Elkins Rotary awards educational grants to local classrooms
The Elkins Rotary Club awarded a total of $5,500 in grants to local classroom instructors and libraries Monday, funding five school projects and three library wishes.
David Boyles, health instructor at Elkins Middle School, asked Rotary members to fund his program to purchase 30 heart rate monitors. He was awarded $1,650 for the project.
“I am happy to get his award to have these monitors to use in the health classes to help teach target heart rate calculations,” Boyles said. “This helps the students get their heart rate up to its target rate and experience that.”
Boyles said the monitors will be used in the physical education classes, as well as for track, cross country and “Girls On the Run.”
“I am very grateful to be able to accept this check,” Boyles said.
A check for $750 was presented to North Elementary School Principal Cynthia Bodkin for the project, “Come Over To Our Pad.”
“I was able to buy some iPads for our teachers and we are going to use the money you have given us to buy cases for them because we want to get all of the technology in the hands of the children,” Bodkin said. “And so when they have that iPad and they drop it, and they are going to drop it, it will be safe.
“Also we are going to get iTunes cards to the teachers so they can focus into what skills the students need, and be able to buy the apps for those.”
Bodkin also offered thanks to Rotary members for the grant.
“Technology is the way to go these days,” Bodkin said. “They are starting at a very young age, and they can probably do it better than most of us.”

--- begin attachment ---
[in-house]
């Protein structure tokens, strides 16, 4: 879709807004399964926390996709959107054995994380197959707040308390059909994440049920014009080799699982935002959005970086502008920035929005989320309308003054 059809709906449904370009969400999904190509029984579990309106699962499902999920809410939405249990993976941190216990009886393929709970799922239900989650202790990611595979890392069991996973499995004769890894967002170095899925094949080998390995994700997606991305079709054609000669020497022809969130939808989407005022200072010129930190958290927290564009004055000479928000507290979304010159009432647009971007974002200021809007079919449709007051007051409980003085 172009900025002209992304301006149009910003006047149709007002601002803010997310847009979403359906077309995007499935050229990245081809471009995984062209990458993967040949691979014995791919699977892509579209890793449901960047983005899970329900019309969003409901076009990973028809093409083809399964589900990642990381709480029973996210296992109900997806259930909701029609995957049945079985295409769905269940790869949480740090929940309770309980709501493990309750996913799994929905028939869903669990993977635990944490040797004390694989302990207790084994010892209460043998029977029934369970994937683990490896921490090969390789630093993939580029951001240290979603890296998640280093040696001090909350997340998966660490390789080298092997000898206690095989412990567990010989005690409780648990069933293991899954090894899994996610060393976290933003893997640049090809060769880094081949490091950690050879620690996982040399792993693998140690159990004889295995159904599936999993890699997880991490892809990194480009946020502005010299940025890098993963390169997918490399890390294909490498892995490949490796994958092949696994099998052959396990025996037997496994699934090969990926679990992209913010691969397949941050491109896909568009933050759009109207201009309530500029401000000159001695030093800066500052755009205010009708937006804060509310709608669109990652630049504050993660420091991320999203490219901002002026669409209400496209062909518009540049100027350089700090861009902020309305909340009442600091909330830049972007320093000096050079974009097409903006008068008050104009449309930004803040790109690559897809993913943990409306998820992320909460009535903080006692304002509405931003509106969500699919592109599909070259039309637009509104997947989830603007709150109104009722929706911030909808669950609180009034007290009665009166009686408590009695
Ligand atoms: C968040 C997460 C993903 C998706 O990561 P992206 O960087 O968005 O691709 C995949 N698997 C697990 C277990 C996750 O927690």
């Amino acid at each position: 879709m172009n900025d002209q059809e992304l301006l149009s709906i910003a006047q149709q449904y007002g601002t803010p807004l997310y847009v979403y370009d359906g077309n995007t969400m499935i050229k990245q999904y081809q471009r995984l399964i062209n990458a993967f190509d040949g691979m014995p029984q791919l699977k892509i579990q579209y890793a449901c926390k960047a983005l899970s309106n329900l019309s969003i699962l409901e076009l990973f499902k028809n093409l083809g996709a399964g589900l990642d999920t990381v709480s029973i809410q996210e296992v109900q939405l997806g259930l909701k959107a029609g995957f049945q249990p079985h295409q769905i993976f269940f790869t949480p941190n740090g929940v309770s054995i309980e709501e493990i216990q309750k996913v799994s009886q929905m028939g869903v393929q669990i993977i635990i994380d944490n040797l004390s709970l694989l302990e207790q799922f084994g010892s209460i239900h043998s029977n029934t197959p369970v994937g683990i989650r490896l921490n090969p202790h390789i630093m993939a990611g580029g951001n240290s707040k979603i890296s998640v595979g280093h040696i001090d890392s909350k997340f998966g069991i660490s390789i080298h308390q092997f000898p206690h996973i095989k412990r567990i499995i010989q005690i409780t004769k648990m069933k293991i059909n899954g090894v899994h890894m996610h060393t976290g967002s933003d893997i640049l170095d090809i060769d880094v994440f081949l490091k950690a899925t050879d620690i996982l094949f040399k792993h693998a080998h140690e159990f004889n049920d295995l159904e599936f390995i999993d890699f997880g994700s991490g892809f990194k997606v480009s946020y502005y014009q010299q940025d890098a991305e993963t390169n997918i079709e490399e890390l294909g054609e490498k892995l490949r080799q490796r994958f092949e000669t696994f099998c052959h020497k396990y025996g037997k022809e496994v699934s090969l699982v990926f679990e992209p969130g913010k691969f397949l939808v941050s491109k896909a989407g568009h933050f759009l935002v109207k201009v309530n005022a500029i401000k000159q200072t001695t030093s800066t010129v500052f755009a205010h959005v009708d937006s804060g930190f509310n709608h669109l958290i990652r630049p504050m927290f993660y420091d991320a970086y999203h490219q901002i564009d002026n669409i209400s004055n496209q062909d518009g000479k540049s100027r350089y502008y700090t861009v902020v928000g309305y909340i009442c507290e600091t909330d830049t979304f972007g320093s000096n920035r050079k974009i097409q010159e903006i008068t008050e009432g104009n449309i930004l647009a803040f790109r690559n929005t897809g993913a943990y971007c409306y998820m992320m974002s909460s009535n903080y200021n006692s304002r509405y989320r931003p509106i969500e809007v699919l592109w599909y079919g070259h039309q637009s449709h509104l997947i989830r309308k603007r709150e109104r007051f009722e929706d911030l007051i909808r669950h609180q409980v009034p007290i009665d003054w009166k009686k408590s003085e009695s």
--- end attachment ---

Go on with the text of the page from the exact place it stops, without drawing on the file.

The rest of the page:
Hilary Ramsey, technology integration specialist at Tygarts Valley Middle School, accepted a grant for $460.
“I am excited and thankful for the opportunity from you guys,” Ramsey said. “We are going to purchase a camera and microphone to begin a daily news broadcast that will be televised throughout our schools.
“This is something that bigger schools in bigger areas in West Virginia have been doing for a while and it is something I have been wanting to do at Tygarts Valley for a while. This is a great opportunity for our students to explore new technology by using these to learn broadcast journalism and video production.”
Stacie Friddle, a fourth-grade instructor at Third Ward Elementary School, accepted a check for $900.
“I wrote the grant to get science equipment to get into our student’s hands so we can have more hands-on activities,” Friddle said. “Our science equipment and books are pretty old, and the direction we are moving is more hands-on.”
Rocky Nestor, social studies instructor at Harman School, received a $500 grant for his project.
“For years, the English department and I have worked together so we can be more cross-curricular,” said Nestor. “We have always had trouble coming up with the extra money for a classroom set of novels, and with the new common core requirements coming up, they want us to do non-fiction things and those are more expensive books.”
The Elkins-Randolph County Public Library director Audrey Taylor received $500.
“I want to thank you all for supporting us,” Taylor said. “The grant is going to buy non-fiction books, mainly medical and computer books, things that go out of date really fast. We may buy a few craft books. Without your support, I could not keep the library moving forward.”
A grant for $550 was made to Valley Head Library for their summer program, “Digging Into Reading,” and $600 to the Davis & Elkins College Library Children’s Collection.
“Judith Smith writes this grant each year for the children’s collection at the college,” D&E representative Karen Wilmoth said in thanking the club. “It’s housed in the Booth Library and is available to the general public, but they also use it in the education department.”